If you have ever wondered what clauses are included in a standard NFL contract, the current NFL CBA has an example found in Appendix A.
Within that 25-section contract, you will find the following verbiage in Section 11 regarding Skill, Performance, and Conduct:
Player understands that he is competing with other players for a position on Club’s roster within the applicable player limits. If at any time, in the sole judgment of Club, Player’s skill or performance has been unsatisfactory as compared with that of other players competing for positions on Club’s roster, or if Player has engaged in personal conduct reasonably judged by Club to adversely affect or reflect on Club, then Club may terminate this contract. In addition, during the period any salary cap is legally in effect, this contract may be terminated if, in Club’s opinion, Player is anticipated to make less of a contribution to Club’s ability to compete on the playing field than another player or players whom Club intends to sign or attempts to sign, or another player or players who is or are already on Club’s roster, and for whom Club needs room.
Why bring this up? Because nowhere in that section or in the standard player contract for that matter does it say that a player is responsible for holding the hand of a younger teammate.
I mention this because there seems to be a romanticized version of the expectations regarding the dynamics between Eli Manning and Daniel Jones.
I have seen some people drooling over the chance that Manning and Jones might one day engage in a shouting match over whose quarterback room it is, or that Manning might decide to thumb his nose at the youngster and let him find his way around life in the NFL.
Both general manager Dave Gettleman and head coach Pat Shurmur have done everything in their power to remove all potential distractions from that locker room and make this team as boring off the field as possible, I can’t see Manning and Jones being anything other than friendly competitors, each of whom understands his role moving forward.
For Manning, it’s going to be business as usual: Spend the rest of the off-season and training camp getting ready to lead the Giants to a level of football that has eluded the team every year since 2013, except for the 2016 season.
“I think there is always an urgency to win. Your job is to go out there and find ways to get that accomplished. Play good football and be a good leader and teammate. I don’t think anything changes.”
He’s right, and yes, that includes this idea some people have that Manning needs to hold Jones’ hand this year and that Manning would probably rather subject himself to a root canal than to be there for a kid who will ultimately succeed him.
That’s certainly understandable, especially when you look around the league and you see instances where veteran quarterbacks weren’t always as receptive to helping their younger teammates.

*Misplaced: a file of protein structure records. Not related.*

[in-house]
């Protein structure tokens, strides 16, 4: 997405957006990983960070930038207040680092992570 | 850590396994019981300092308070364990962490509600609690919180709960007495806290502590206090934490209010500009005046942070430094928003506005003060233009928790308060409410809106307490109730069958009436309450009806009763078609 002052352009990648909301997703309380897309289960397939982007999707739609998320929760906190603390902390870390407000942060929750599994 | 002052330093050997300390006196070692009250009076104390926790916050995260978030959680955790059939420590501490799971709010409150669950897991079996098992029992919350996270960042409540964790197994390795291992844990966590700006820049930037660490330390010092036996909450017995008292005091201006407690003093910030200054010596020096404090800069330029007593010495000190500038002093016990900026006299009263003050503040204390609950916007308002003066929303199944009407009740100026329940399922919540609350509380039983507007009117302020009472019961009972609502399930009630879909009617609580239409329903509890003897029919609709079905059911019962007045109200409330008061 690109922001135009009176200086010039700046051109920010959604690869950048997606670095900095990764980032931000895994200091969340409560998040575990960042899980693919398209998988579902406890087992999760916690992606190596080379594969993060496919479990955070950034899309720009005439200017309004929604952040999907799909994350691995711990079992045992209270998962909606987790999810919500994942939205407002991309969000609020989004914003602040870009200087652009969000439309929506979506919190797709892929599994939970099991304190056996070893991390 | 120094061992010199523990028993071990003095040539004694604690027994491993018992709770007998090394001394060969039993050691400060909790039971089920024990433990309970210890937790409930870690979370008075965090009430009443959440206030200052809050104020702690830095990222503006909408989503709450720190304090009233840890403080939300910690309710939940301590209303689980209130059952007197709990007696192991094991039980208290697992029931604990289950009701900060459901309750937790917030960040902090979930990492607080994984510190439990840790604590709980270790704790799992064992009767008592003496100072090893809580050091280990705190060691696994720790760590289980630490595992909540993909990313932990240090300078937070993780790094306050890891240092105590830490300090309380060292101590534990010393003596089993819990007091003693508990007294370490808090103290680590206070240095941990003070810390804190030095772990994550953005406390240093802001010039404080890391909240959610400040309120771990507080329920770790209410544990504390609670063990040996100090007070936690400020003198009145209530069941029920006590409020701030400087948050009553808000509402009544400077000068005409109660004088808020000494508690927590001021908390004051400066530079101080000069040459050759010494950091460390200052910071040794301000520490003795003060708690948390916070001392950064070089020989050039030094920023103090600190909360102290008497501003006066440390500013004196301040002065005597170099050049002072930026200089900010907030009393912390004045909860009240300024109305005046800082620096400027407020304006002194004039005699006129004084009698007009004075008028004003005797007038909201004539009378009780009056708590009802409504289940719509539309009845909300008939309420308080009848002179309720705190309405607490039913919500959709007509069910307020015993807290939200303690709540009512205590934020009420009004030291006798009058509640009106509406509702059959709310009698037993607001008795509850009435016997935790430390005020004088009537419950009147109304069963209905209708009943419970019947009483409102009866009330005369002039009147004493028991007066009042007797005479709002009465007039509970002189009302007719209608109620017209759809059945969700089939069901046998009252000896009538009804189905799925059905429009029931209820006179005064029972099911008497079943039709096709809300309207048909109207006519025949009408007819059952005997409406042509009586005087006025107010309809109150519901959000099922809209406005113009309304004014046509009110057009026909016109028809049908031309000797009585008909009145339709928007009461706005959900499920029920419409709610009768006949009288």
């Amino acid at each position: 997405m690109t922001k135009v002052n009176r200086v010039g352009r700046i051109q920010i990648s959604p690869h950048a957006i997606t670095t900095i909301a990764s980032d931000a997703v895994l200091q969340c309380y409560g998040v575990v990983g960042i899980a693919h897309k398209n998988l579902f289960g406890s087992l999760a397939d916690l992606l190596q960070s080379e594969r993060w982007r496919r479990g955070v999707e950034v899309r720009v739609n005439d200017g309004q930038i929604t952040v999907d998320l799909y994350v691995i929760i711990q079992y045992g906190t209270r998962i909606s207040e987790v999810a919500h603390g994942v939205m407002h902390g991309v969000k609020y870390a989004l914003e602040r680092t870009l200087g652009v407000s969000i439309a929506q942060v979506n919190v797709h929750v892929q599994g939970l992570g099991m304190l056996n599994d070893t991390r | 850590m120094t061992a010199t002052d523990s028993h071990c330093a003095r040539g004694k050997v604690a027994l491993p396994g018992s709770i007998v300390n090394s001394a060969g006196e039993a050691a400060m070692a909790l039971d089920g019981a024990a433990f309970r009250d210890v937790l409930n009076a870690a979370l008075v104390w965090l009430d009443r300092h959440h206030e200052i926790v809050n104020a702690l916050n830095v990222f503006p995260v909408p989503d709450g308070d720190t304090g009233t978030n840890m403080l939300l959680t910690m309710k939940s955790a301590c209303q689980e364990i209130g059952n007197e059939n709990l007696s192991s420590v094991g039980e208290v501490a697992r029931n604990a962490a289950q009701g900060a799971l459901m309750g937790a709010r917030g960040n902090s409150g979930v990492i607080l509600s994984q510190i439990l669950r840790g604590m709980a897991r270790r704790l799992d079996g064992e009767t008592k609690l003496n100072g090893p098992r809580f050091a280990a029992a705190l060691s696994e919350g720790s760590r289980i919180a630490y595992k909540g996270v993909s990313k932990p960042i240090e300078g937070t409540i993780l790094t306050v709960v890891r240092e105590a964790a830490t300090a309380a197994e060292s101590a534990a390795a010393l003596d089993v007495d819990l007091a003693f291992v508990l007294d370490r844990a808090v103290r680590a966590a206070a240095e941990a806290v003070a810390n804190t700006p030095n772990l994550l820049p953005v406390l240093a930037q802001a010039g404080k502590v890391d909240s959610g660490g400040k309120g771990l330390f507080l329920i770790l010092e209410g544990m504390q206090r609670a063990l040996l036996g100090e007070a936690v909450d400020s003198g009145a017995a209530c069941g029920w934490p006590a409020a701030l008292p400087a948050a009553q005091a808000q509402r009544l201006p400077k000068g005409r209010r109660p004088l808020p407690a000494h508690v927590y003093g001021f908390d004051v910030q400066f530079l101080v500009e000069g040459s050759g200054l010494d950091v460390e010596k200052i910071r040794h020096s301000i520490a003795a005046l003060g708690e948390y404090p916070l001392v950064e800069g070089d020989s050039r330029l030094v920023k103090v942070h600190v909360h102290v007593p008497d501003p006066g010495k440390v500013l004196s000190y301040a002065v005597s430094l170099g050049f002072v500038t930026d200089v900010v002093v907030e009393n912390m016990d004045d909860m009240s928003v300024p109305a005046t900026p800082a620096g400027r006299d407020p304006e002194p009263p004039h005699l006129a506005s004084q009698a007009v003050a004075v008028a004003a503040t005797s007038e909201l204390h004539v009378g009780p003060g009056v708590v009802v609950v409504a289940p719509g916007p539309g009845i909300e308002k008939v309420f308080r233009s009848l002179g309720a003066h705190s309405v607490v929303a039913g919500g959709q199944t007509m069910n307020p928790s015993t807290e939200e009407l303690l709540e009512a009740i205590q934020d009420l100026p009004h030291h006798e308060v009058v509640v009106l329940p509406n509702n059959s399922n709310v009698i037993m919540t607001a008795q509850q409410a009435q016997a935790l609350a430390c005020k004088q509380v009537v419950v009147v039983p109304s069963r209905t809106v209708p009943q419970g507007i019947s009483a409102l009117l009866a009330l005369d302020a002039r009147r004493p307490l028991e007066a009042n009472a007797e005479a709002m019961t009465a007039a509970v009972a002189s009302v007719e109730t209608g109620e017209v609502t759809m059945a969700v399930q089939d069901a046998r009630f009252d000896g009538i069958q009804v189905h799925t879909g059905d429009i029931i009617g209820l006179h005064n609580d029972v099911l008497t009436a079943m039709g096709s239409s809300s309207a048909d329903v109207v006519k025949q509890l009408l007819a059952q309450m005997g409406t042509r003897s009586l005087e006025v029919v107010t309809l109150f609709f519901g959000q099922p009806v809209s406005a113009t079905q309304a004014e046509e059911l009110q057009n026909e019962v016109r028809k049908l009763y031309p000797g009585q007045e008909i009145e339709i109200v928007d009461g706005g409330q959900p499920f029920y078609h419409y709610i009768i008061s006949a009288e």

So why will things be different with Manning and Jones?
First, Shurmur and Gettleman have been upfront about what their expectations are and have conveyed those to Manning rather than to let him twist in the wind.
”I view the quarterback position as we have a starter in Eli and we have guys behind him, specifically Daniel Jones, that needs to do everything he can to be able to play week one,” Shurmur said Monday when asked about those expectations.
Second, and perhaps most important, they have a guy in Manning who is comfortable in his own skin to answer questions brought to him, yet is still driven to work at being the best player he can be.
The way this relationship with Jones is going to work is simple: Manning isn’t going to henpeck his younger teammate to make sure he drinks all his milk and washes behind his ears.
Instead, Manning is going to serve as a sounding board for when Jones has questions. He’s going to allow the kid to find his footing and take (and learn) from his lumps.
“You are always willing to help and talk football (and) teach the guys that are willing to be helped,“ Manning said.
He added, “It is a little bit on Daniel to be in there asking questions and everyone willing to help out in those situations.”
He’s right; it is on Jones to know when to check in with Manning for advice just as it will be on Jones to determine if he will follow Manning’s lead by putting on his cleats in the same way as Manning or doing it his way.
This structure is going to help both quarterbacks in the end. Manning will be able to focus on getting himself ready to play and lead this team in 2019. Jones, meanwhile, will start to develop the callouses necessary to survive in the New York market, especially when adversity strikes.